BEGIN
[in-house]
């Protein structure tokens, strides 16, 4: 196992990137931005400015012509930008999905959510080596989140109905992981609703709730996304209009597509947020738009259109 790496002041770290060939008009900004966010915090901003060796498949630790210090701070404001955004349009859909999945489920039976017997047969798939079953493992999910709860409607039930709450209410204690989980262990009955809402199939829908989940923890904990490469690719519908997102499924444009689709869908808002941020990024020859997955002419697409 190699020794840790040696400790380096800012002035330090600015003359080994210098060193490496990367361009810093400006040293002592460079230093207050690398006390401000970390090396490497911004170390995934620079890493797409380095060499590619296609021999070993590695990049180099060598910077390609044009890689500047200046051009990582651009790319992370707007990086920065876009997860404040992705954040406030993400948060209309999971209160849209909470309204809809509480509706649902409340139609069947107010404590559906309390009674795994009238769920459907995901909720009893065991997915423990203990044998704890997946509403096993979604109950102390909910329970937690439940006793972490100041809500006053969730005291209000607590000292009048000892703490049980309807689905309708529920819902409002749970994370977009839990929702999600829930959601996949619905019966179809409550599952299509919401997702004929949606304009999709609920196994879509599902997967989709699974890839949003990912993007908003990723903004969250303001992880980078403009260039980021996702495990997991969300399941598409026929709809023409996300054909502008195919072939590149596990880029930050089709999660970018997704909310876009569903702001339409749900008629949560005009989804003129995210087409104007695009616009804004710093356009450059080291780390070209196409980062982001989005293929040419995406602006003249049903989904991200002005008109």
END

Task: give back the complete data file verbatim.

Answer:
[in-house]
């Protein structure tokens, strides 16, 4: 196992990137931005400015012509930008999905959510080596989140109905992981609703709730996304209009597509947020738009259109 790496002041770290060939008009900004966010915090901003060796498949630790210090701070404001955004349009859909999945489920039976017997047969798939079953493992999910709860409607039930709450209410204690989980262990009955809402199939829908989940923890904990490469690719519908997102499924444009689709869908808002941020990024020859997955002419697409 190699020794840790040696400790380096800012002035330090600015003359080994210098060193490496990367361009810093400006040293002592460079230093207050690398006390401000970390090396490497911004170390995934620079890493797409380095060499590619296609021999070993590695990049180099060598910077390609044009890689500047200046051009990582651009790319992370707007990086920065876009997860404040992705954040406030993400948060209309999971209160849209909470309204809809509480509706649902409340139609069947107010404590559906309390009674795994009238769920459907995901909720009893065991997915423990203990044998704890997946509403096993979604109950102390909910329970937690439940006793972490100041809500006053969730005291209000607590000292009048000892703490049980309807689905309708529920819902409002749970994370977009839990929702999600829930959601996949619905019966179809409550599952299509919401997702004929949606304009999709609920196994879509599902997967989709699974890839949003990912993007908003990723903004969250303001992880980078403009260039980021996702495990997991969300399941598409026929709809023409996300054909502008195919072939590149596990880029930050089709999660970018997704909310876009569903702001339409749900008629949560005009989804003129995210087409104007695009616009804004710093356009450059080291780390070209196409980062982001989005293929040419995406602006003249049903989904991200002005008109």